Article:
An ambitious and unique film that tries to set itself apart from the rest.
The noir style and dialogue didn't really suite the characters or the high school setting but the film did manage to pull me in as it went along, like any good noir would.
Credit to the director for trying something new though, the direction was taut for the most part and it was pretty well written, it's a shame that I found it hard to believe any of the characters. At times it was like kids playing dress up, walking and talking like adults from a different era. I'd still recommend it if you're a fan of noir, the throwbacks to classic films from the 40's will likely go over the average viewers head.
Woody Allen's stunning ode to New York.
Has New York ever looked this good? The film tells the story of Isaac (Woody Allen), a semi successful TV writer who falls in love with his best friends neurotic mistress (Diane Keaton). Now I'm not really a sucker for romantic comedies but when they're done this good you just have to hold your hands up and applaud. Woody Allen blends romance with comedy effortlessly with a script that's loaded with humour, intelligence and wit. The film boats excellent performances from all of it's cast, most notably Woody Allen and Diane Keaton. The main character in the film however is Manhattan itself, the cinematography of the film really is something to behold, possibly the best looking film I've ever seen. The visuals coupled with the excellent soundtrack add an extra layer of the depth and beauty to the film, perfectly capturing the feel of the city. Underneath it all, it's a film about life, love and loss. Highly recommended.
If you're looking for a unique experience in film; this is it.
A riveting experience, difficult to sum up in a few words but I'll try anyway. The film explores the dreams, inner thoughts and fantasies of a famous director suffering "directors block". At first it's hard and confusing to figure out exactly what is going on but as you delve deeper you realise that it's a portrait of a man's mental state whilst he comes to terms with his mid-life crisis. Definitely a film you need to watch more than once to truly appreciate, in some ways it reminded me a lot of films like Barton Fink, Inland Empire and Synecdoche, New York. The influence of a film like 8½ is clear from the get go. Marcello Mastroianni was excellent as the lead and apart from the occasional overacting the supporting cast (which consisted of a host of beautiful women) were good too.
Annie Hall (1977)
Woody Allen at his best.
Woody Allen's firmly established himself as one of the best auteur's/directors ever in my books. What I liked about the film most was how much I could relate to it, the portrayal of relationships is very realistic and there were numerous scenes where I thought to myself "I know I've been there". I also saw a lot of myself in the Woody Allen character, the ultimate pessimist always worrying about one thing or the other. On top of all that the film was frickin' hilarious, doesn't rely on dumb jokes like most of today's comedies do but rather relies on wit and irony, you can tell a lot of craft was put into the writing. I especially loved the scene where he's standing in line for a movie and there's a guy behind him spouting crap about Fellini. Christopher Walken's scene was great too, loved Allen's response to him, "Right. Well, I have to - I have to go now, Duane, because I, I'm due back on the planet Earth."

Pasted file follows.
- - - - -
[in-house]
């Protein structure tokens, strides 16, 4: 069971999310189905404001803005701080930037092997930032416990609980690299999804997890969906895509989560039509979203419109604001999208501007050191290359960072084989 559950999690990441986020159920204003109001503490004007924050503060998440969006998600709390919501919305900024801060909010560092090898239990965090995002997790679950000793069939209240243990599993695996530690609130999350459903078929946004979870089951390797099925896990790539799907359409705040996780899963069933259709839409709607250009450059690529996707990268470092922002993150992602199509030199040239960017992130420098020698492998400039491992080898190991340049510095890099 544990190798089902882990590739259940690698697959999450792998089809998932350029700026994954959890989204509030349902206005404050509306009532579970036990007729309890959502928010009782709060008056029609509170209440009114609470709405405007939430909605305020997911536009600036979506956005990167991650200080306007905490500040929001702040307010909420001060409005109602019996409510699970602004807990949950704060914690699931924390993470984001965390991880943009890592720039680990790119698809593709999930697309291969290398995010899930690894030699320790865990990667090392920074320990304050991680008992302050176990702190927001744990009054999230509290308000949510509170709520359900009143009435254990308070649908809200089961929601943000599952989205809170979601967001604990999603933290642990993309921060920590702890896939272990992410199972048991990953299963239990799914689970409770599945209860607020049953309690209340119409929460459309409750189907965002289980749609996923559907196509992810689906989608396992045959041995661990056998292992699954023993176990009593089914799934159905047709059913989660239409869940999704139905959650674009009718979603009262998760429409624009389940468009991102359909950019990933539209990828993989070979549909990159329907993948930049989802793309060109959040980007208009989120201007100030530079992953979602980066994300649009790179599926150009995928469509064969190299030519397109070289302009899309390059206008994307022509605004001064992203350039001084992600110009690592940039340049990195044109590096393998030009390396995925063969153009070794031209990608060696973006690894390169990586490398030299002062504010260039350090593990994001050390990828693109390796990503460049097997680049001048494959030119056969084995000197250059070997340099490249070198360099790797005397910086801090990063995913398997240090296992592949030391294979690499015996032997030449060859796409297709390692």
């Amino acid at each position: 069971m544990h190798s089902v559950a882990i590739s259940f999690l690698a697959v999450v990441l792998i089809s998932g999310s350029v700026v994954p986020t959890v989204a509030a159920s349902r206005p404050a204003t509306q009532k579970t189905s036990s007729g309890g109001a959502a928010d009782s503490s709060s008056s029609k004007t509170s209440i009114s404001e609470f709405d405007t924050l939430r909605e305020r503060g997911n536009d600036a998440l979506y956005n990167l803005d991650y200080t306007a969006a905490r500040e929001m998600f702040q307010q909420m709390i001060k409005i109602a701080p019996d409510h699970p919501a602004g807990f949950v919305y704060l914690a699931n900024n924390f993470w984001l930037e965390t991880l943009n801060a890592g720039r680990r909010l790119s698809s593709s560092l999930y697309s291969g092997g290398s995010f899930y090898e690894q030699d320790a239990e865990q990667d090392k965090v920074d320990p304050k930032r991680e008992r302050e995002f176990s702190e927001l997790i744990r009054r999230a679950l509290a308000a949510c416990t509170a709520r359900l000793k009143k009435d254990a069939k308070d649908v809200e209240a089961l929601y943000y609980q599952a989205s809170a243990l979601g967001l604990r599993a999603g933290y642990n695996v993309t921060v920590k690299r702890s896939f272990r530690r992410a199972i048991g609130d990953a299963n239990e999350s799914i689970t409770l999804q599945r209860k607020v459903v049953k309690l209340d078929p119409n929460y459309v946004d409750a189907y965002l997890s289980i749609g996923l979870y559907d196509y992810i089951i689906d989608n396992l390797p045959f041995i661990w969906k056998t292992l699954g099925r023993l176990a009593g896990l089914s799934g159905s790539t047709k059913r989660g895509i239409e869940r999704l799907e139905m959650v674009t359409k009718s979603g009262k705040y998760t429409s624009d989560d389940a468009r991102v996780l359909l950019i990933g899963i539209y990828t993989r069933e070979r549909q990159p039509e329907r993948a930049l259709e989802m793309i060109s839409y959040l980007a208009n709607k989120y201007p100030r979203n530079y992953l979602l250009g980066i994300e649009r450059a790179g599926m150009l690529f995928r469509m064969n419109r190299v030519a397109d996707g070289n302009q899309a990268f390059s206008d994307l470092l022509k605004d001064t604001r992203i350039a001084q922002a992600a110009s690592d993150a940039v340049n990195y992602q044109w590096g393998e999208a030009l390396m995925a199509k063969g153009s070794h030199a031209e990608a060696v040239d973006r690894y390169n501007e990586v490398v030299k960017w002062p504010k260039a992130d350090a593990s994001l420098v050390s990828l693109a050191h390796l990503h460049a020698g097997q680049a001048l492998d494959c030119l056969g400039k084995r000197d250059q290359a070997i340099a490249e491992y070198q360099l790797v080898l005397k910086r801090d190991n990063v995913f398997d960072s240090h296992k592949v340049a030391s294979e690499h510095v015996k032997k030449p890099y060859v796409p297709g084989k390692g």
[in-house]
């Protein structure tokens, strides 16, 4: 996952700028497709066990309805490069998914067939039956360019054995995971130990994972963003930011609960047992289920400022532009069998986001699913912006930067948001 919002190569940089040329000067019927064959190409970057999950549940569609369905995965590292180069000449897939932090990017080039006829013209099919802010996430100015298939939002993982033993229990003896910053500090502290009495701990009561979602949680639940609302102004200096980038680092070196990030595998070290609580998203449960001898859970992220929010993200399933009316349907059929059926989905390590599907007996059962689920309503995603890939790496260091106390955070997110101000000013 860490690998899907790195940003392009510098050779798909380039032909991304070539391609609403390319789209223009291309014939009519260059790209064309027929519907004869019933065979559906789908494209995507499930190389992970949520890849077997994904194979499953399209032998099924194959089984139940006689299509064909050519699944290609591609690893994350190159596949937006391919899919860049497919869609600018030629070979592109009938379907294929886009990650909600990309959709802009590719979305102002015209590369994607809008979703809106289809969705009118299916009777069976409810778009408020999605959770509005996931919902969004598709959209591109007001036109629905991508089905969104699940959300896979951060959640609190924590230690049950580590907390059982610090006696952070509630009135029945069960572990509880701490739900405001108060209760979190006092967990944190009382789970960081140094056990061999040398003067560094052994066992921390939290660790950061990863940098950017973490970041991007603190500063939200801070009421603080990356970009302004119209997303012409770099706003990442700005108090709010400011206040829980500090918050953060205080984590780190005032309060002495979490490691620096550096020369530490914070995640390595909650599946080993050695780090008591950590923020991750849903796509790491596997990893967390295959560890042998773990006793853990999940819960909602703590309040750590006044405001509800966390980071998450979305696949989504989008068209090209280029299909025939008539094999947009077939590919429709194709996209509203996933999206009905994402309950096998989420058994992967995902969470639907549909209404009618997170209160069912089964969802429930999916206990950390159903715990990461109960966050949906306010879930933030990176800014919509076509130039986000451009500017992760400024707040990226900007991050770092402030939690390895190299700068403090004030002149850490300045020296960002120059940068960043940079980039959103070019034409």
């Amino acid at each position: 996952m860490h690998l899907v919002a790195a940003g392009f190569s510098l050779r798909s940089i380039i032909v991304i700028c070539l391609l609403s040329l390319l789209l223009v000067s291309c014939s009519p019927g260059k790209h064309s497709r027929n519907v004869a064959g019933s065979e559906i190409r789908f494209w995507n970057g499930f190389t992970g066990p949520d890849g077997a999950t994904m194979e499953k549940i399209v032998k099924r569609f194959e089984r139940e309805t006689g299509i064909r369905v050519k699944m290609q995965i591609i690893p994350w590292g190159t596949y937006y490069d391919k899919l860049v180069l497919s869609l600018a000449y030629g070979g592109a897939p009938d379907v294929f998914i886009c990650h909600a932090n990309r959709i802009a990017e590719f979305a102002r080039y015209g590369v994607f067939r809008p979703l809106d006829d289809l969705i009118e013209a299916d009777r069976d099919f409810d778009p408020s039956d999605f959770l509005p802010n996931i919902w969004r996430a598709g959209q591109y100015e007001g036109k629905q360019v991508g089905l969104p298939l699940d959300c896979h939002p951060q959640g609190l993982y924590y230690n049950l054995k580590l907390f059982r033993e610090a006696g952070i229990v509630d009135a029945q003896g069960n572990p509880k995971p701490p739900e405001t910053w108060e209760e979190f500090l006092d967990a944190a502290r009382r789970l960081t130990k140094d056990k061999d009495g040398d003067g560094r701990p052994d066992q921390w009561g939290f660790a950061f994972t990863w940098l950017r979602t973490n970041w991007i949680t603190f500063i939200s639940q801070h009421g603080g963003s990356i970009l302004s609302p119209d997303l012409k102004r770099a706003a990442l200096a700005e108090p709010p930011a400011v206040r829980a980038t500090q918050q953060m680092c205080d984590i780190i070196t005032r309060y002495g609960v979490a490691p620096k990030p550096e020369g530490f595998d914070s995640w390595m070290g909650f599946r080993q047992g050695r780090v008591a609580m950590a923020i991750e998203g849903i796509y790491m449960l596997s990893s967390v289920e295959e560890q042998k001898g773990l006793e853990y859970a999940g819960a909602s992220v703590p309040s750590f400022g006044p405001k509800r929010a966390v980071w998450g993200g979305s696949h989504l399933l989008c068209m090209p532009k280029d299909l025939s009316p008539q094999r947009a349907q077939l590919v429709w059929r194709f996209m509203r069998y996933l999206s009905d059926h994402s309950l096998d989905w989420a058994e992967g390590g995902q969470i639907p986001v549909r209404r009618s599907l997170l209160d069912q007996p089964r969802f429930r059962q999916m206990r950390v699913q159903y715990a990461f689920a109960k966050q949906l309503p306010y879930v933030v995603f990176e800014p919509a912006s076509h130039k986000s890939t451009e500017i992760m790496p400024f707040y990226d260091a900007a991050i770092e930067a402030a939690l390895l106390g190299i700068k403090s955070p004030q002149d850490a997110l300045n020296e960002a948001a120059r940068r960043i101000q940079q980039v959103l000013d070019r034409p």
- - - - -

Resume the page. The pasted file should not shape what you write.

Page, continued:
Not as good as "Manhattan" or "Crimes and Misdemeanors" but I can confidently say it's one of the best comedies I've seen. It's packed with great lines and one liners without ever coming off as forced or stupid. If you're a far of intelligent comedy and you haven't seen this, well, what are you waiting for?
The Purple Rose of Cairo (1985)
A wonderfully funny and unique film!
What would it be like if a character from one of your favourite movies leaped down from the screen into the real world? No, I'm not taking about 'Last Action Hero'. Here Woody Allen examines the relationship between film and it's audience and the power cinema can have on someone's life. The result is weird yet charming and at times hilarious, yet it's utterly unique and unlike most other movies I've seen. Jeff Daniels shows a lot of promise in one of his earlier roles and Mia Farrow is good as usual. Contains the sort of sharp humour you'd expect from a Woody Allen movie although he doesn't have a role this time, those looking for a few laughs won't be disappointed and may even shed a tear or two. I can totally see why Allen himself rates this as one of his best movies.
Raging Bull (1980)
Tour de force from De Niro.
Hadn't seen this for years so it was due a revisit. One of Scorcese's best, second only to Goodfellas. A lot has been said and written about Robert De Niro's performance and yeah, it really is that good. He completely immerses himself into the role and at times you forget your watching an actor playing a part, Robert De Niro IS Jake La Motta. The supporting cast is also very strong especially Joe Pesci in one of his early roles. Scorcese pulls no punches in his depiction of the boxer, he is a loathsome, hateful and selfish man but you can't help but feel a little sorry for him when you see him at the end with his bloated self. The black and white cinematography was also excellent, it really is hard to fault a movie this good.